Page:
Marlborough camp looks to rebuild after snow collapse

By Melanie Savage - Staff Writer
Marlborough - posted Fri., Feb. 11, 2011
contributed
A photo of the damage from the rear of the building. Photos by John Garaventa. - Contributed Photo

The headlines dominated the news during the first week of February. All over the state, roofs were collapsing due to the weight of snow and ice from recent storms. On Sunday, Feb. 6, Marlborough experienced its own weather-related disaster, as the Hartford County 4-H Camp Dining Hall’s 5,200 square foot roof collapsed. “It’s the main building, called Baldwin Hall,” said camp Public Relations Chair Simone Upsey. “That building was just the hub of camp. It was the meeting place. It houses so many fond memories. People have grown up there.”

But administrators of the camp are determined to rebuild in time for the summer camp season. “They’re assessing it now, to see whether they need to demo the building or whether the lower level will be okay,” said Upsey. Upper Baldwin, which housed the kitchen, dining hall, and a fireplace, is totally destroyed; the weight of the falling roof caused the walls to buckle, as well. Lower Baldwin houses another fireplace, arts and crafts, the camp store, several ping-pong tables, and recreation storage. “We’ll have to see,” said Upsey.

According to administrators, the entire camp took 90 days to build in the spring of 1966. “This time around, the camp is rebuilding Baldwin Hall and will have about 120 days,” according to a press release.

"We are already in the process of meeting with our insurance folks and architects/contractors,” said Liz Mills, president of the camp board.  “Our Board of Trustees has created a committee for the development process for the rebuilding of Baldwin Hall. We are also hoping to seize the opportunity to explore building code upgrades and improvements to Baldwin Hall, and have established an Improvement Fund for friends of the camp to donate."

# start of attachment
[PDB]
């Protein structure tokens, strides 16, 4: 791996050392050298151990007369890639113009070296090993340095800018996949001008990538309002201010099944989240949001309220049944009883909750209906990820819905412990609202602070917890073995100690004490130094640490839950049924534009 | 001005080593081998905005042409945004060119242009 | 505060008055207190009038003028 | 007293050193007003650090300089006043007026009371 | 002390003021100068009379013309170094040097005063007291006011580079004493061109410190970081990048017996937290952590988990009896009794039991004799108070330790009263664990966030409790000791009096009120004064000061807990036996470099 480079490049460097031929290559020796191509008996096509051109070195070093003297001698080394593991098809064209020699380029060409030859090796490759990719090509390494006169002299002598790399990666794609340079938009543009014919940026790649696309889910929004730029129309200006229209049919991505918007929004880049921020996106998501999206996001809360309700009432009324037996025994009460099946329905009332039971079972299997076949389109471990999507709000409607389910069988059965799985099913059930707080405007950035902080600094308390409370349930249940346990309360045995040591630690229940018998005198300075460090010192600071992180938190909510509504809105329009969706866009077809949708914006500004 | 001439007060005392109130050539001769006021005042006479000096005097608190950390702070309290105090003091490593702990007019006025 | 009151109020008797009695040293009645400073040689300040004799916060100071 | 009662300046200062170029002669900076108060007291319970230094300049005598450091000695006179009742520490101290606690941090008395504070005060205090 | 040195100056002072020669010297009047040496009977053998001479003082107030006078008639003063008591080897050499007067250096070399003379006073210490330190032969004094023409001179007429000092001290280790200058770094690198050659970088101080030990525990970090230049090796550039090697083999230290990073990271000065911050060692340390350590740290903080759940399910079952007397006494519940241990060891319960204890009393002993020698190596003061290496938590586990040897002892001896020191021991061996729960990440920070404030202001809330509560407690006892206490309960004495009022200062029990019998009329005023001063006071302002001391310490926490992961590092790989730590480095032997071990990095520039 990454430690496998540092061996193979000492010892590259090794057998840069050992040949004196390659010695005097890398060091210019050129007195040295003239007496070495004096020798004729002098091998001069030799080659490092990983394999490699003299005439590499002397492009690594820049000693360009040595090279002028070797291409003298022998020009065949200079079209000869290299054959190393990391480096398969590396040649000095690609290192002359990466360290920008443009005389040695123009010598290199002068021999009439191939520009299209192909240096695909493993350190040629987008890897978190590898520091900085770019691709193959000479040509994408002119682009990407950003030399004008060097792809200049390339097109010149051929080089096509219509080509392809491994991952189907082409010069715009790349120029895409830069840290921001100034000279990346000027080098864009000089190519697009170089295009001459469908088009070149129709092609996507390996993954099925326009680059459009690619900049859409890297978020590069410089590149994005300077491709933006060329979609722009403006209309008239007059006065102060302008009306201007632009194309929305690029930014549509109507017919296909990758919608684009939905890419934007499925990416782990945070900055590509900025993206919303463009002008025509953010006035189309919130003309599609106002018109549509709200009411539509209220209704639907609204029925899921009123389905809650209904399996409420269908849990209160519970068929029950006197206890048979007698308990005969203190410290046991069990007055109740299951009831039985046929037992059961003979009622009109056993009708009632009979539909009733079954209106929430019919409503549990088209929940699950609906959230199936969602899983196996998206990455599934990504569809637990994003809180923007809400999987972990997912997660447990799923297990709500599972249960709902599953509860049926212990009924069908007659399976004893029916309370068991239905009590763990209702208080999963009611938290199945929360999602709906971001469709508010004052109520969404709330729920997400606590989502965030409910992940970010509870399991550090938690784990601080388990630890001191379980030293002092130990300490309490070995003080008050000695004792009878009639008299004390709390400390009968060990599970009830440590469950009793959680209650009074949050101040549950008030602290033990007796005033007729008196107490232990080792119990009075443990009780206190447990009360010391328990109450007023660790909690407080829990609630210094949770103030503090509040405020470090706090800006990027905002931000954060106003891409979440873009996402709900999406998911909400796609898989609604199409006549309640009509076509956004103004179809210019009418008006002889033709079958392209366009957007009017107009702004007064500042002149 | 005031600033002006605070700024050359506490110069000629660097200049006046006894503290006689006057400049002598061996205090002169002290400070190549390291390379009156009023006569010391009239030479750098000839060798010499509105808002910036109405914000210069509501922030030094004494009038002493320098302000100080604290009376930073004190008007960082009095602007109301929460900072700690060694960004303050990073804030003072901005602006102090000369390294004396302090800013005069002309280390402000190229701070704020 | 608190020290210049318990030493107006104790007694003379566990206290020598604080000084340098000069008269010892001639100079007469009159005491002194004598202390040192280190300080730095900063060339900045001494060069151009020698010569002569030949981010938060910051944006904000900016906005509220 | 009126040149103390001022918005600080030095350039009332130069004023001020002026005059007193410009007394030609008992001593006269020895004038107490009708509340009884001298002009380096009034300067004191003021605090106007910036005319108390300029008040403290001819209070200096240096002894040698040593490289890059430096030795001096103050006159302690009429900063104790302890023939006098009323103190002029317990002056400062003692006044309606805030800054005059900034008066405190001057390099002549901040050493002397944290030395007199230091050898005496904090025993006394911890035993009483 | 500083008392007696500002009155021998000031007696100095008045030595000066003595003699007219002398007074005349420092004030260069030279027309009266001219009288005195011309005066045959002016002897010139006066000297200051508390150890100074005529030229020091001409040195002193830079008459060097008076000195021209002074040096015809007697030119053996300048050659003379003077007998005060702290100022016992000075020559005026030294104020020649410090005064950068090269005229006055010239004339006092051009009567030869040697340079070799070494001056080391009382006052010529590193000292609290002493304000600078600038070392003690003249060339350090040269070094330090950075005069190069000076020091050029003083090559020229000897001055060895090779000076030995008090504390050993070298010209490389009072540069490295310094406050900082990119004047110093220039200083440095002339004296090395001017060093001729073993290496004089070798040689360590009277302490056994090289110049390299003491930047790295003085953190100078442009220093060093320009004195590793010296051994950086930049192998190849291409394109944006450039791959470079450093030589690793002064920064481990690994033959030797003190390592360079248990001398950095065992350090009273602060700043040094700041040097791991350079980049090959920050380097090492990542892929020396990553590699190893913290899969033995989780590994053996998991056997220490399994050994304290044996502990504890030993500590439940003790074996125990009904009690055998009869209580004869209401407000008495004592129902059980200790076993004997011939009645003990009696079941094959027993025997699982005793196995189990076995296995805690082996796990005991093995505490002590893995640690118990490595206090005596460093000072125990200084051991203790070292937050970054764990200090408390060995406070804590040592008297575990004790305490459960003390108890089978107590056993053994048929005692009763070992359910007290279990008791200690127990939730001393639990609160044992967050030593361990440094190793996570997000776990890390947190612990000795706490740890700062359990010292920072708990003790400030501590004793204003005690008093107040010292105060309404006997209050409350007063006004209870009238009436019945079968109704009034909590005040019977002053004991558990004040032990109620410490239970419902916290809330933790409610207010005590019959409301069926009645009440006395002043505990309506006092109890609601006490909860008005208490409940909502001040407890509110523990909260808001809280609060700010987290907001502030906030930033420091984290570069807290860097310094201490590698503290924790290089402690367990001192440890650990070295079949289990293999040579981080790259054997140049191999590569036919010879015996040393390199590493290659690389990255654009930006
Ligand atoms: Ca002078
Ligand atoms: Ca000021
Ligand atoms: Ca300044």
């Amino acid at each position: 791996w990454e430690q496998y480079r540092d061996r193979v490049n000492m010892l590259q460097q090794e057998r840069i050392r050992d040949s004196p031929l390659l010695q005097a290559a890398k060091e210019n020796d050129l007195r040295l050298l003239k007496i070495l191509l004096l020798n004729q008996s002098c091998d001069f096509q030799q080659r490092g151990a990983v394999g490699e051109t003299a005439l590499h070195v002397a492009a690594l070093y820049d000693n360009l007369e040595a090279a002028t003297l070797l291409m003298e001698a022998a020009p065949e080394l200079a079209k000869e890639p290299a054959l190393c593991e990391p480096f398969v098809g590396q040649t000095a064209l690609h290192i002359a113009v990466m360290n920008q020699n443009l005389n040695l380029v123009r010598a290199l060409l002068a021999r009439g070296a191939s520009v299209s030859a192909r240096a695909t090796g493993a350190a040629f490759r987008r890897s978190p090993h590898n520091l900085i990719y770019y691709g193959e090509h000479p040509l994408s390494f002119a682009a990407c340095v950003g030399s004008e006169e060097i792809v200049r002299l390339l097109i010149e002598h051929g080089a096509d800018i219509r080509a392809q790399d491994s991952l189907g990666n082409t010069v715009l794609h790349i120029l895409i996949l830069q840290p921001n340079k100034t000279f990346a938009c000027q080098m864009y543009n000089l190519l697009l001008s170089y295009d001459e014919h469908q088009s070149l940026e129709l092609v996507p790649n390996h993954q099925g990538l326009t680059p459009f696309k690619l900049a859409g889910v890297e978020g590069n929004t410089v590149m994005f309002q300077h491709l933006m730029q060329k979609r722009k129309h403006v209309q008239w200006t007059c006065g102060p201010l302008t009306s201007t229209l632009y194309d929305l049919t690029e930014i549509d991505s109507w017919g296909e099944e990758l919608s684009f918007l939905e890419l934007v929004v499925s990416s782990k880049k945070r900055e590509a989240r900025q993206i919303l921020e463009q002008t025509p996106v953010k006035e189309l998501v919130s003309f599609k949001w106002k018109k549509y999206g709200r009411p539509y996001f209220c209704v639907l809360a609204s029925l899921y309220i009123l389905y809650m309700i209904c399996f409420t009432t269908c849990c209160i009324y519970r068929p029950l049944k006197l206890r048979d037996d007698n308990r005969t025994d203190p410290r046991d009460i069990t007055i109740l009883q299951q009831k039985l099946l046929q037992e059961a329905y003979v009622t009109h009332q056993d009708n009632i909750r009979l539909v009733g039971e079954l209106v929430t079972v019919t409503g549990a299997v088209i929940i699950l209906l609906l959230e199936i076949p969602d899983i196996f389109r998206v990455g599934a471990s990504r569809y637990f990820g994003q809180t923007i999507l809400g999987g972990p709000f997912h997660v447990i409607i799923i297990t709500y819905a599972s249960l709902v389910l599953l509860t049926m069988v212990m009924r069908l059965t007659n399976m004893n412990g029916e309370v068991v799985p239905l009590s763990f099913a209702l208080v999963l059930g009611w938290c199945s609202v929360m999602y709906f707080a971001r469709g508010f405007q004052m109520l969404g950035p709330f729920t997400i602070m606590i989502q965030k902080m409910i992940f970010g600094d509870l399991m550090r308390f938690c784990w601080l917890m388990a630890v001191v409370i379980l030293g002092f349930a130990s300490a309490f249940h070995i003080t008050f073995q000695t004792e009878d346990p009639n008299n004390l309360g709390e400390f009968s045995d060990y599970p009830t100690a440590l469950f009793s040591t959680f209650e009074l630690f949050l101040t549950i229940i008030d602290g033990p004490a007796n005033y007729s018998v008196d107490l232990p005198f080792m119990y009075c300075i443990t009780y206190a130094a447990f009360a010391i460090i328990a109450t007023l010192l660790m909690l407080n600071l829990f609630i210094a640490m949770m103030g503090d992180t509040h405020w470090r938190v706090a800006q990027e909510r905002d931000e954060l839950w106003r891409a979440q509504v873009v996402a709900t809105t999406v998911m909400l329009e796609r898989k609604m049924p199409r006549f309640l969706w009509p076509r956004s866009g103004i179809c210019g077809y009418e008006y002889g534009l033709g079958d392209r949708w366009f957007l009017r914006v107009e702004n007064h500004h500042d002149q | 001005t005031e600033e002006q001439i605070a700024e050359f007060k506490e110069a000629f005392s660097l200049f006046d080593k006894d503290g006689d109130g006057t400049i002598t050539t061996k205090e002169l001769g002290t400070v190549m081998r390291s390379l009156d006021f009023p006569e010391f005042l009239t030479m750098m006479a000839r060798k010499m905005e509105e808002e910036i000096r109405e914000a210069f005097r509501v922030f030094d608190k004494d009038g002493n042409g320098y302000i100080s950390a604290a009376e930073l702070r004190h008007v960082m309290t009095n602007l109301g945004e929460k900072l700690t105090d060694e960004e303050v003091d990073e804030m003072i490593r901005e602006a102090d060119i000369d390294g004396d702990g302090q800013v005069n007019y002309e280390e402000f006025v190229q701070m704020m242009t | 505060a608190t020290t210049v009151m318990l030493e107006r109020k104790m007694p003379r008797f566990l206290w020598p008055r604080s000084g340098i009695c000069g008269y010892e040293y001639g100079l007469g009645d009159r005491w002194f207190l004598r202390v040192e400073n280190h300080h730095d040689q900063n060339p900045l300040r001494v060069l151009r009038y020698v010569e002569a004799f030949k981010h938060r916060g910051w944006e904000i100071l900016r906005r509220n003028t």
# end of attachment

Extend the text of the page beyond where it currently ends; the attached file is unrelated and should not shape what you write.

“Over the past 45 years, Baldwin Hall has been the epicenter of Hartford County 4-H Camp's eight-week summer camp program,” reads a press release. “Over Labor Day Weekend 2010, over 300 camp alumni, families, and friends gathered for three days to celebrate Hartford County's 4H Camp 80th/45th Birthday Bash.” It had been 80 years since the development of the camp, and 45 years since its relocation to its current location in Marlborough.

“The roof may have collapsed, but the spirit of camp has not,” said Upsey.

To donate to the Baldwin Hall Improvement Fund, make a check or money order payable to Hartford County 4-H Camp Improvement Fund, and send to: Harford County 4-H Camp, c/o Chuck Ferguson, 188 Brent Road, Manchester, CT 06042.

For further information, visit www.hartfordcounty4hcamp.org, or Facebook page: Help HC4H Camp Baldwin Hall Improvement Fund. Or you may contact Public Relations Chair Simone Upsey at simoneupsey@gmail.com or 203-218-5468.

The Hartford County 4-H Camp Inc. is a non-profit organization that provides a safe, healthy, enriching and fun outdoor experience with a learning-by-doing philosophy. “Through 4-H principles, we endeavor to foster personal growth in an atmosphere of stewardship for individual, community and our world,” said Upsey.


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